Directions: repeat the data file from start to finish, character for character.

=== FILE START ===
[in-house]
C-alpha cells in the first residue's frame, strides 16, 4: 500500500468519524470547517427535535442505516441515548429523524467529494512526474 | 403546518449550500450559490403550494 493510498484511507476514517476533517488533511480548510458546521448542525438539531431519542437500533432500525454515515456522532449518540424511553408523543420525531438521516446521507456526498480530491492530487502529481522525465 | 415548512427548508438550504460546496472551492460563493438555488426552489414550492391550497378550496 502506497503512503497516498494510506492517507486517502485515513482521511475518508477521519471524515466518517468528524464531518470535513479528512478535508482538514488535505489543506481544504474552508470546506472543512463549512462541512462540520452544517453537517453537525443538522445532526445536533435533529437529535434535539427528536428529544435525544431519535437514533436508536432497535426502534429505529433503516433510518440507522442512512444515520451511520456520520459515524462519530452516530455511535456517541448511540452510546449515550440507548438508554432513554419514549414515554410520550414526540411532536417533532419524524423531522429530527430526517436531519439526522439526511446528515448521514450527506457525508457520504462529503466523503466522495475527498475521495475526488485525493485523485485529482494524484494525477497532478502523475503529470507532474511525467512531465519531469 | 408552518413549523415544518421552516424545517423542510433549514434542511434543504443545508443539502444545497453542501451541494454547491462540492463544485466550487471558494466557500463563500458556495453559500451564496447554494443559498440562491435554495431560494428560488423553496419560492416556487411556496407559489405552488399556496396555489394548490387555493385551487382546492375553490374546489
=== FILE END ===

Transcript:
[in-house]
C-alpha cells in the first residue's frame, strides 16, 4: 500500500468519524470547517427535535442505516441515548429523524467529494512526474 | 403546518449550500450559490403550494 493510498484511507476514517476533517488533511480548510458546521448542525438539531431519542437500533432500525454515515456522532449518540424511553408523543420525531438521516446521507456526498480530491492530487502529481522525465 | 415548512427548508438550504460546496472551492460563493438555488426552489414550492391550497378550496 502506497503512503497516498494510506492517507486517502485515513482521511475518508477521519471524515466518517468528524464531518470535513479528512478535508482538514488535505489543506481544504474552508470546506472543512463549512462541512462540520452544517453537517453537525443538522445532526445536533435533529437529535434535539427528536428529544435525544431519535437514533436508536432497535426502534429505529433503516433510518440507522442512512444515520451511520456520520459515524462519530452516530455511535456517541448511540452510546449515550440507548438508554432513554419514549414515554410520550414526540411532536417533532419524524423531522429530527430526517436531519439526522439526511446528515448521514450527506457525508457520504462529503466523503466522495475527498475521495475526488485525493485523485485529482494524484494525477497532478502523475503529470507532474511525467512531465519531469 | 408552518413549523415544518421552516424545517423542510433549514434542511434543504443545508443539502444545497453542501451541494454547491462540492463544485466550487471558494466557500463563500458556495453559500451564496447554494443559498440562491435554495431560494428560488423553496419560492416556487411556496407559489405552488399556496396555489394548490387555493385551487382546492375553490374546489